Follow by Email

Monday, June 27, 2011

Taxi 20

Two Day Shifts

A cab, in some ways, is like Facebook.  People log in but I never confirm them as friends, especially if they’re drunk.  And when there’s conversation, it’s like posting and commenting.

The other day, a friend posted this message on facework, “I'm trying to eat more healthfully -- but Almond milk is most definitely not the answer.  Holy crap!”  So my comment was, “Try walnut crappie juice.”  A little later, his friend commented, “Walnut crappie juice? I knew you could fry crappie up and serve them with hush puppies, but I had no idea you could juice them.” “In a blender,” I said, and there’s also a crappie martini and a bass sorbite,” I said.  “No thanks,” she replied. “Yeah, lady, I also have a very nice bridge for sale.”

My lucky day.  I got to drive one of the SUVs, number 27.  Easier for me to get in and out of, and I could act ually bend my legs when seated. I didn’t even know they had SUVs, because they’ve all been out when I checked in.  It’s all in the timing.  If you get to the cab yard too early, there aren’t many cabs from which to choose because the night shift hasn’t come in yet.  So the best time to get there is close to 6:30 a.m. when the night shift ends.  So I log on and head out.  

As soon as I roll out onto the street, the computer signals a pick up at the motel next to the Ornamental Iron Museum where a thirty-something guy gets in.  He says the trip is charged to Southern Towing, one of the companies that pushes barges up and down the river.  I checked the computer, but see no indication of a voucher so I radio the dispatcher, and tell him the deal.  The morning dispatcher has a heavy ebonic accent, and I can never understand what he’s saying, so I have to keep asking him to repeat himself which only pisses him off.  However, my passenger understands him so I hand him the mike, and he tells dispatch his name, and explains who at Southern authorizes the charge.  Once it’s approved, we head out.  I have to take him to Avis car rental near the airport.  He has to drive to Cincinnati to meet his boat.  He’s a nice guy.  He asks me about driving a cab, and I ask him about working the river. Big fare.

I head back toward midtown, and as I get into zone 110, the medical center, the computer dings three times assigning me a trip.  I picked up this guy at UT and drove him all the way out to Mullins Station Road next to Shelby Farms.  Another big fare.  He didn’t say a word the whole time.

I headed back to midtown, zone 111 this time, to get an espresso at Starbucks, and I’m dinged to pick up a woman at an apartment building for seniors on North Parkway.  The destination indicated a street in a black neighborhood in north-central Memphis, so I was expecting a black woman.  Out came a diminutive white lady who looked to be in her upper eighties.  She was making her way to the cab in short, baby steps so I got out and offered to help her.  “I’m fine,” she said as she declined my arm.  I held the door for her, and then we were off.  I couldn’t figure out why she was going to the hood, and in spite of my efforts to ask her, all she talked about was her dogs, and I don’t mean feet.  As I turned down the street where she was to be dropped off, I notice three guys just standing on the sidewalk in front one of the houses.  I’ve seen this before.  It usually indicates dealers, so I watched them in my rearview mirror and sure enough, a car pulls up to them, and one guy bends down and hands a package to the person in the car who then drives off.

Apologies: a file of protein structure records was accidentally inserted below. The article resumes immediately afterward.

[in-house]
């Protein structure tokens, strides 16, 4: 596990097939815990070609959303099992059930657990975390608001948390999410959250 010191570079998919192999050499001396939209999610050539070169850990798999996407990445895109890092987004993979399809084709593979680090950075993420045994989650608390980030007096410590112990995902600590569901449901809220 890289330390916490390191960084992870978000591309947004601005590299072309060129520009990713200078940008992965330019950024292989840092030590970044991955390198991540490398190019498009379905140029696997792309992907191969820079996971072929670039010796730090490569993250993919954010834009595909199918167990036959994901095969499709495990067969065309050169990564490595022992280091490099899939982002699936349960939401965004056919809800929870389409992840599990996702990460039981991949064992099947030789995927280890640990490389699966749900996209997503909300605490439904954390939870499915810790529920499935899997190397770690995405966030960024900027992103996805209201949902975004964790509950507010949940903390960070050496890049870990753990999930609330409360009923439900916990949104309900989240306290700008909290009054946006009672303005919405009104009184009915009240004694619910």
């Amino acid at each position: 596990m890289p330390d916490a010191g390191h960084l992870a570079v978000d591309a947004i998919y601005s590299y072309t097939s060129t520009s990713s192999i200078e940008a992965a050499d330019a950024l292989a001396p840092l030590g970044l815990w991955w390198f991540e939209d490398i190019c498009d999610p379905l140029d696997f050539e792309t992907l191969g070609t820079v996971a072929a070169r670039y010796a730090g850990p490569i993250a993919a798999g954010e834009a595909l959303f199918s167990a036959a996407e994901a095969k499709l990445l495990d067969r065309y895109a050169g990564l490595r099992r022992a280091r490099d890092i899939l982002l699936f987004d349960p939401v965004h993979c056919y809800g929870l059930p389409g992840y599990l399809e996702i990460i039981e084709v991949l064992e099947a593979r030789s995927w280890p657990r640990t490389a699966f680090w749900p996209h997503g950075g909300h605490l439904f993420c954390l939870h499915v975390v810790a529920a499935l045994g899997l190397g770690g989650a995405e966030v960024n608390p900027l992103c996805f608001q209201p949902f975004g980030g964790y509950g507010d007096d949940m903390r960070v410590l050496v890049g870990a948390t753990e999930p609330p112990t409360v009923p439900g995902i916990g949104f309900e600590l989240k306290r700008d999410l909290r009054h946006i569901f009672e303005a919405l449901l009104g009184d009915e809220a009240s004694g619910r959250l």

As we head down the street, she points out a small, white concrete building.  “That’s my son’s lumber business.  Turn in there,” she says,  I pull into a gravel lot, and stop behind the building.  To my right is a large dilapidated structure the color of a thunderstorm sky.  It must have at one time housed lumber, but now stood empty.  It was a gloomy place.  Her son came out and helped her out of the cab.  She paid the fare, but no tip.

Later, I go to an address in east Memphis in an upscale neighborhood.  It was a trip to the airport.  A young man in his thirties comes out carrying a large, cylindrical case and a suitcase.  I get out and lift the hatch in the rear.  “Going golfing?,” I asked.  “Shotguns,” he said.  “We’re going to hunt dove and quail in Argentina.”  A minute later, an older man joins us, and he sits up front since their guns and luggage took up so much space.  “Argentina, huh,? Must be nice,” I offered.  “Yeah, we go down about once a year.  It’s winter down there now.  A good way to escape the heat for a while,” he said.  “When you guys aren’t hunting in Argentina, what do you do?,” I had to know.  He hesitated, as if ashamed of what he does.  “We’re attorneys,” he admitted.  “At least your not a politician tweating pictures of your Weiner,” was my reply.  He laughed.  “What’s Argentina like?,” I asked.  “It’s great, especially the meat.  Their cattle are all grass-fed, and the meat tastes much better than grain-fed ones.”  You ever have any problem traveling with shotguns?,” I asked.  “Not really.  We have a good friend down there, a woman attorney who always represents us with the customs officials, and she gives them hell if they try to interfere,” he said,”  At the airport, I wished them a good trip, and got a nice tip.